Coda — March 17, 2017, 12:16 pm

The Old Prejudices

The war between gay Pentecostals and their pious oppressors has grown uglier with the start of the Trump era.

In a recent issue of Harper’s Magazine, I wrote about an ongoing civil war in America’s black church over the issue of gay rights. For the most part, I was talking about the Pentecostals, who have been particularly vehement in their damnation of gay men and lesbians—despite the fact that these very parishioners have played a key role in building the church. In the weeks since I wrote my essay, this drama has intensified. Indeed, like almost everything else in America, the war between gay Pentecostals and their pious oppressors has grown uglier with the start of the Trump era.

Yet there have also been stark instances of resistance. For example, over thirty years ago, when Bob Dylan became a newborn Pentecostal, he issued heated jeremiads against gay people—targeting, in particular, the latter-day Sodom of San Francisco. He met with virtually no resistance, and his countless devotees have long since forgotten such remarks or swept them under the rug.

How times change. Two months ago, the gospel singer Kim Burrell was caught on tape preaching against lesbians and gay men. “That perverted homosexual spirit is the spirit of delusion and confusion,” she told the flock. “It has deceived many men and women, and it’s caused a stain on the body of Christ.” Unlike Dylan, she was widely condemned. Burrell was quick to excuse herself, declaring in familiar Pentecostal terms that she was fighting the sin while loving the sinner. In the end, she backpedaled even more, declaring that she was addressing only the members of her own small congregation, not her denomination—the Church of God in Christ—at large.

At that moment, Burrell was actually poised to reach a much larger audience: she had been booked to appear on The Ellen DeGeneres Show with Pharrell Williams, her duet partner on the hit recording “I See a Victory.” Williams distanced himself from her comments, and DeGeneres cancelled the appearance. Burrell had also been featured in a recording with Frank Ocean, whose very public coming-out in 2012 had obliged the hip-hop world to choose between its familiar homophobia and a more enlightened attitude. Ocean’s mother, Katonya Breaux, was so disturbed that she wanted Burrell’s voice expunged from her son’s recording. Clearly this was not the mother celebrated in gospel mythology, that maternal storehouse of Old School doctrine who most often shunned her punk son or butch daughter.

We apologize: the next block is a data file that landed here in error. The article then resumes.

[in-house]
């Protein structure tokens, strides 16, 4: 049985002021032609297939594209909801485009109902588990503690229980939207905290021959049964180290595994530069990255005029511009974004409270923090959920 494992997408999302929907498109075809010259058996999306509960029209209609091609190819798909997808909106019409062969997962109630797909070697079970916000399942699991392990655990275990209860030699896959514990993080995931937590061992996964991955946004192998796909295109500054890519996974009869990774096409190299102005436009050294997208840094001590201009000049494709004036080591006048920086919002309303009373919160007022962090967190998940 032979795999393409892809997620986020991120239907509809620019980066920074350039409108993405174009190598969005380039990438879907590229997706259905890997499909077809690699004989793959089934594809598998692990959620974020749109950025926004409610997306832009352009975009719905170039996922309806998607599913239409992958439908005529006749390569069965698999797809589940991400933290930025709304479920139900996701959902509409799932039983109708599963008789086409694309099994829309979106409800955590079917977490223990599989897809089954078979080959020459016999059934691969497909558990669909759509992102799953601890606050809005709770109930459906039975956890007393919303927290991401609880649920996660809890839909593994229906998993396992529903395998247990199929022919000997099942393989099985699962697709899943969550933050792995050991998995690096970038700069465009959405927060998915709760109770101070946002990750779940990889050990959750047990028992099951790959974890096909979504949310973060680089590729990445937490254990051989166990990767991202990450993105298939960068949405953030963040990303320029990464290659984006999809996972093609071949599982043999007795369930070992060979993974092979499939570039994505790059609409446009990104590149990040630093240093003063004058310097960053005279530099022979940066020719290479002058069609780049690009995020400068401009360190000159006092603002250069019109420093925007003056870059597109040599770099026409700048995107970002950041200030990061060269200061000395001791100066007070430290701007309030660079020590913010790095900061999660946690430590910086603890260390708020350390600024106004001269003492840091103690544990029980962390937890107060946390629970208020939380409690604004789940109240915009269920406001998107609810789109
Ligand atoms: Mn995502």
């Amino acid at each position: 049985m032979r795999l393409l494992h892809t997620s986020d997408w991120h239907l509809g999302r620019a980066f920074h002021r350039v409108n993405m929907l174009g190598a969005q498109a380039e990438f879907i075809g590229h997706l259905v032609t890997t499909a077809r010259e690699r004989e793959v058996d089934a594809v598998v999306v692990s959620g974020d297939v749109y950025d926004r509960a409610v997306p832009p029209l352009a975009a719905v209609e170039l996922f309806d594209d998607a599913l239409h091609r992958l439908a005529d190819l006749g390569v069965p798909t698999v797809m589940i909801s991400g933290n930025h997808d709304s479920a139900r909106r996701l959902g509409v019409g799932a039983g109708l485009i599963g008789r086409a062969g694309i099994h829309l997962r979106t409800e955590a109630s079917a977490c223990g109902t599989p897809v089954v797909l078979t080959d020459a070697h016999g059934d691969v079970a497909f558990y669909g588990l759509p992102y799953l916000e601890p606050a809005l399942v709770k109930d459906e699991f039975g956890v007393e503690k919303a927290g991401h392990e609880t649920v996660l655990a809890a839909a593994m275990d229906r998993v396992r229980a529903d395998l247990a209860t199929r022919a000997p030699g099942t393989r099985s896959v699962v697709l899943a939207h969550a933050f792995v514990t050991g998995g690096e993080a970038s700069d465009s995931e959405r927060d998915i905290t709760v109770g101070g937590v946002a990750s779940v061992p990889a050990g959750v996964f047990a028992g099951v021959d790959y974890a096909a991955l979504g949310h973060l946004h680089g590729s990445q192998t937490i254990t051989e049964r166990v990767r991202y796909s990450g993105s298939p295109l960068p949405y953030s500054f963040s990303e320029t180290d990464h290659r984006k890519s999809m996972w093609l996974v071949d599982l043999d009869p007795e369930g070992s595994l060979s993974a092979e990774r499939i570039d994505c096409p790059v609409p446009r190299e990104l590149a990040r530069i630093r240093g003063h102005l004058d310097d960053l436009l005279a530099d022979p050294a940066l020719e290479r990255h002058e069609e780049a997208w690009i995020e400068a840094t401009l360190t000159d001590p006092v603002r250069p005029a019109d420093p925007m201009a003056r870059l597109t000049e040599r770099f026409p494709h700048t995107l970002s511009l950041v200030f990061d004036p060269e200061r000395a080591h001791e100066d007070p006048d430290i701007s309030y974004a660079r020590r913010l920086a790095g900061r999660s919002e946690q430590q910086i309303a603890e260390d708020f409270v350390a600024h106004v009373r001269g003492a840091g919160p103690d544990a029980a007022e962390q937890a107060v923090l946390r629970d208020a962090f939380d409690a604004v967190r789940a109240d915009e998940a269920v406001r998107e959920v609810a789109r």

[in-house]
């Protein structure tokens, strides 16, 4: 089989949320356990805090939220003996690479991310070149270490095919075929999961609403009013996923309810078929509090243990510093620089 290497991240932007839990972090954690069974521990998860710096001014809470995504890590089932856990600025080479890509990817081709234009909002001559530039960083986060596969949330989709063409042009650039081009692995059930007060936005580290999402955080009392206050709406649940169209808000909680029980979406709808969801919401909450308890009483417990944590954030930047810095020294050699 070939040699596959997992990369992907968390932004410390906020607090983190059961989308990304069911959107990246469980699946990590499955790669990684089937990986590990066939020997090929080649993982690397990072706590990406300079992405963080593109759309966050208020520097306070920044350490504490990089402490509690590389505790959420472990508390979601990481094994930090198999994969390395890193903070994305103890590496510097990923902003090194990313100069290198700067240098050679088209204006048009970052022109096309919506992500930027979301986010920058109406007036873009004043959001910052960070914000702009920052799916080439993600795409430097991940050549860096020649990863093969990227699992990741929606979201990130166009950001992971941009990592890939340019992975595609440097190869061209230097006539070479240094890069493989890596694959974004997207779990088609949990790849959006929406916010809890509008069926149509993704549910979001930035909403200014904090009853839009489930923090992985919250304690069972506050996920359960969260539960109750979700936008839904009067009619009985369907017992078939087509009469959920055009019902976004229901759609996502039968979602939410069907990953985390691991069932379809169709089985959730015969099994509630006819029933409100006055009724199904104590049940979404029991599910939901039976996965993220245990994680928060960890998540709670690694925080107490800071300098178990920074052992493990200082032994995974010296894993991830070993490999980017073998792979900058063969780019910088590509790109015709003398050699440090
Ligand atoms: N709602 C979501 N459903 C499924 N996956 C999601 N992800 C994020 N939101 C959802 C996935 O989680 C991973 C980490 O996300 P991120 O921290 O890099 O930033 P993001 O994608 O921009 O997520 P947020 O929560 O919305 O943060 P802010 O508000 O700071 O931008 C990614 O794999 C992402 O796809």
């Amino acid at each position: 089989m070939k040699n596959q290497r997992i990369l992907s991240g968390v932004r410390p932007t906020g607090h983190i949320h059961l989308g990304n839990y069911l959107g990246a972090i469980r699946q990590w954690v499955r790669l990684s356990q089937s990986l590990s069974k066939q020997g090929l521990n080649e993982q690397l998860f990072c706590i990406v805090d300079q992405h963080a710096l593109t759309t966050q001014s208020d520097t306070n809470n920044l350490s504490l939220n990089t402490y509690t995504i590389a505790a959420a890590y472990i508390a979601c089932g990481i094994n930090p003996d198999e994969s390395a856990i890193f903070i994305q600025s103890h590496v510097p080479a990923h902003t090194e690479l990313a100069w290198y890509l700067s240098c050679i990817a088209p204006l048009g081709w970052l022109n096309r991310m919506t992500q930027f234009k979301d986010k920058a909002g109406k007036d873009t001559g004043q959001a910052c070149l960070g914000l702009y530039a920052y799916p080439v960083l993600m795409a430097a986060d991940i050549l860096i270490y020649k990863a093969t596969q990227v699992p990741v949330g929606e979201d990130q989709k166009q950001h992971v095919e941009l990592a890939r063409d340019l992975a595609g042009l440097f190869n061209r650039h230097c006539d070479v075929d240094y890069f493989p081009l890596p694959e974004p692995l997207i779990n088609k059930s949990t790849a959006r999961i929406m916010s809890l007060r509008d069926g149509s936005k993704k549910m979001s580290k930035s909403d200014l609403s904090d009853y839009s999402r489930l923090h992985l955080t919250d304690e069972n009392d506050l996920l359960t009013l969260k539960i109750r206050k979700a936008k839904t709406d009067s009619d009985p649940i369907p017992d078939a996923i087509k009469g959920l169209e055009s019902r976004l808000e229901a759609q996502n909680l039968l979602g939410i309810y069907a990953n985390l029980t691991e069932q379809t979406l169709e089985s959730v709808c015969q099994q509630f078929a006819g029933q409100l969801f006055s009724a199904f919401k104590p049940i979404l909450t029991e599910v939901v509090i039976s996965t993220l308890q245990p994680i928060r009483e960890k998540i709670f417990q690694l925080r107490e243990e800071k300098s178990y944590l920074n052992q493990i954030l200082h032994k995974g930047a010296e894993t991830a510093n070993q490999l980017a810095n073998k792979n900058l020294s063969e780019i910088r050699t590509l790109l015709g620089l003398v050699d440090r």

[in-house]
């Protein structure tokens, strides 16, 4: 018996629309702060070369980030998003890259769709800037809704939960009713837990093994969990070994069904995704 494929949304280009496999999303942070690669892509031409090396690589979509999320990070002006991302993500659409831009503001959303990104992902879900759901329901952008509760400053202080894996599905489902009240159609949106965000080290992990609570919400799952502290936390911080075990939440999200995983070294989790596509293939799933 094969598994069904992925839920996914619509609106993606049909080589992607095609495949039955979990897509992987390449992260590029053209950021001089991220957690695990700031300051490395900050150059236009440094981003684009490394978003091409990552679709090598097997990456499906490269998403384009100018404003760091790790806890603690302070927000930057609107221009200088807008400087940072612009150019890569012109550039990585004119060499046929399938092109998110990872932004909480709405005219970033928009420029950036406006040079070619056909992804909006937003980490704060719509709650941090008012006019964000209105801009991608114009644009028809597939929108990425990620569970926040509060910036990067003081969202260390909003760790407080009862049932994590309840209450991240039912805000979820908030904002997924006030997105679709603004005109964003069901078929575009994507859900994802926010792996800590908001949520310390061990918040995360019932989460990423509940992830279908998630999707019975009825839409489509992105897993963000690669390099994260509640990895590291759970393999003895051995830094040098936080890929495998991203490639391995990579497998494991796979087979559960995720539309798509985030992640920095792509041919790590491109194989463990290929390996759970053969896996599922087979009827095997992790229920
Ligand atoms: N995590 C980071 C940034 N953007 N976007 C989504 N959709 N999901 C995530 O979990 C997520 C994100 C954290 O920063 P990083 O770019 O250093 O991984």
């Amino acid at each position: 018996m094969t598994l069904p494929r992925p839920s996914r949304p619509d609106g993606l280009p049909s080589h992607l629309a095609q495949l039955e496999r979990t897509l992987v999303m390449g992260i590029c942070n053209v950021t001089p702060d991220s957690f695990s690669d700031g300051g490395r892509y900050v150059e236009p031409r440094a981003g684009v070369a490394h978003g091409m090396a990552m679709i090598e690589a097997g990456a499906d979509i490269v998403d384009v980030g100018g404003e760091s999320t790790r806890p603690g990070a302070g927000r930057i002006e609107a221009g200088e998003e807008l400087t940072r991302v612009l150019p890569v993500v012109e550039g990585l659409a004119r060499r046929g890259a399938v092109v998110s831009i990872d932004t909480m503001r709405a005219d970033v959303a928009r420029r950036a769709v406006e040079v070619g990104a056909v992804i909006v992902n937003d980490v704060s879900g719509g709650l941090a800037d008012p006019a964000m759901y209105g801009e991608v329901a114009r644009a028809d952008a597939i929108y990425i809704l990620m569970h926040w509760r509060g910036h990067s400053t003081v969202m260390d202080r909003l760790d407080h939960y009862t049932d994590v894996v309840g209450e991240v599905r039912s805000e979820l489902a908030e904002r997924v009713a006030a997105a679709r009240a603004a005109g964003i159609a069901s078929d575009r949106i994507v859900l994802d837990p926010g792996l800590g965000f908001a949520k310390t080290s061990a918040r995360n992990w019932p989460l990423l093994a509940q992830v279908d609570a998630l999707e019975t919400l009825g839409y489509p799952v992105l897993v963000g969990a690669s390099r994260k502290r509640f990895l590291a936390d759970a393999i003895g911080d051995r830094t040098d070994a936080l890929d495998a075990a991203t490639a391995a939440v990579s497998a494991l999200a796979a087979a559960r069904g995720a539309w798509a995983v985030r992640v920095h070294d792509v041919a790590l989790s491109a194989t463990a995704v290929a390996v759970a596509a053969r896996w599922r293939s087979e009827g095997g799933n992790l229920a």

Yet the old prejudices soon reared their heads. A large number of gospel fans rallied behind Burrell, declaring, without any apparent irony, “I’m with her!” Her sermon had in fact been prompted by a return to the pulpit by Bishop Eddie Long, a gay-baiting Bapticostal who was accused of dallying with a number of his male congregants. In many ways, Long’s congregation had resembled Trump’s supporters—fully aware of his trespasses, and eager to forgive them all. Burrell and her fans were less forgiving. Long had been struggling with cancer, and on the morning before Martin Luther King Day, he died. At once, Burrell’s fan base flooded the web with its disdain. What the family called cancer, Kim’s people called AIDS. And the Pentecostal saints rejoiced in its exposure, for, as the Bible promised, God would not be “mocked.”

The next day, Bernice King, Long’s habitual partner in sanctified homophobia, preached at her father’s church in Memphis, though without reference to her old friend, much less the gay-bashing war they had waged together. That same day, her brother met with Trump. Their conversation, he later told the press, revolved around the nation’s “broken voting system”—which must have made for a lively exchange, since Trump and his allies like nothing more than systematic voter suppression.  

The week would end with inaugural balls, featuring a few gospel singers, although the president had reportedly objected because African Americans had been so grudging in their support. Jennifer Holliday, a gay icon since her appearance in Dreamgirls, was scheduled to appear, and even boasted about the reconciling powers of her song. But  her gay fans—as she admitted, virtually the only group still loyal to her—exploded in rage, and she withdrew.

There was no such objection from Travis Greene, the current king of gospel, whose songs of deliverance have been claimed as the personal testimonies of ex-gays. Accompanied by  the secular singer Chrisette Michele, he performed with huge confidence. Afterward, it was reported that he had earned $90,000 for his appearance—and she, a mere quarter of a million.

It may have hurt Michele with some parts of her audience; she has subsequently claimed that her family disowned her. Greene encountered some complaints as well, in the thirty-pieces-of-silver vein. But others were more friendly, and quoted the biblical passage, “The wages of the wicked will be spent by the righteous.” Once upon a time, gospel singers would resist as least some of the world’s enticements by saying, “There’s some money so dirty you hate to touch it.” But in the Trump era, any money that falls into saved and sanctified hands is gratefully accepted, if not spiritually deployed.